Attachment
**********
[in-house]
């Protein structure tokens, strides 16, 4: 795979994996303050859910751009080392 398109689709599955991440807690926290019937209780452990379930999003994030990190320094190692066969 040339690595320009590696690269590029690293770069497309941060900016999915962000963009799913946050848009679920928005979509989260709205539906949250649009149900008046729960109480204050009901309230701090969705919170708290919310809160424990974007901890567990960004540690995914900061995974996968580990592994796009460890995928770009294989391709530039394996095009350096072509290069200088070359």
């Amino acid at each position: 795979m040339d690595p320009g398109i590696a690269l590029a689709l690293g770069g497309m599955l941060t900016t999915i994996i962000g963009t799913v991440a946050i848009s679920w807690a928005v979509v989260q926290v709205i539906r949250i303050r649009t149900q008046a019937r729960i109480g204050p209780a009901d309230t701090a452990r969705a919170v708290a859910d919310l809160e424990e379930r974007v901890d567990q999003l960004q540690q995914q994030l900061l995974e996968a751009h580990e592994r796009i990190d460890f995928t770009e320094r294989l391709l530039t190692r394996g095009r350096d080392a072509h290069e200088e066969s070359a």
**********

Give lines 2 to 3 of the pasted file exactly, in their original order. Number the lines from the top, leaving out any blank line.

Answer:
């Protein structure tokens, strides 16, 4: 795979994996303050859910751009080392 398109689709599955991440807690926290019937209780452990379930999003994030990190320094190692066969 040339690595320009590696690269590029690293770069497309941060900016999915962000963009799913946050848009679920928005979509989260709205539906949250649009149900008046729960109480204050009901309230701090969705919170708290919310809160424990974007901890567990960004540690995914900061995974996968580990592994796009460890995928770009294989391709530039394996095009350096072509290069200088070359």
């Amino acid at each position: 795979m040339d690595p320009g398109i590696a690269l590029a689709l690293g770069g497309m599955l941060t900016t999915i994996i962000g963009t799913v991440a946050i848009s679920w807690a928005v979509v989260q926290v709205i539906r949250i303050r649009t149900q008046a019937r729960i109480g204050p209780a009901d309230t701090a452990r969705a919170v708290a859910d919310l809160e424990e379930r974007v901890d567990q999003l960004q540690q995914q994030l900061l995974e996968a751009h580990e592994r796009i990190d460890f995928t770009e320094r294989l391709l530039t190692r394996g095009r350096d080392a072509h290069e200088e066969s070359a």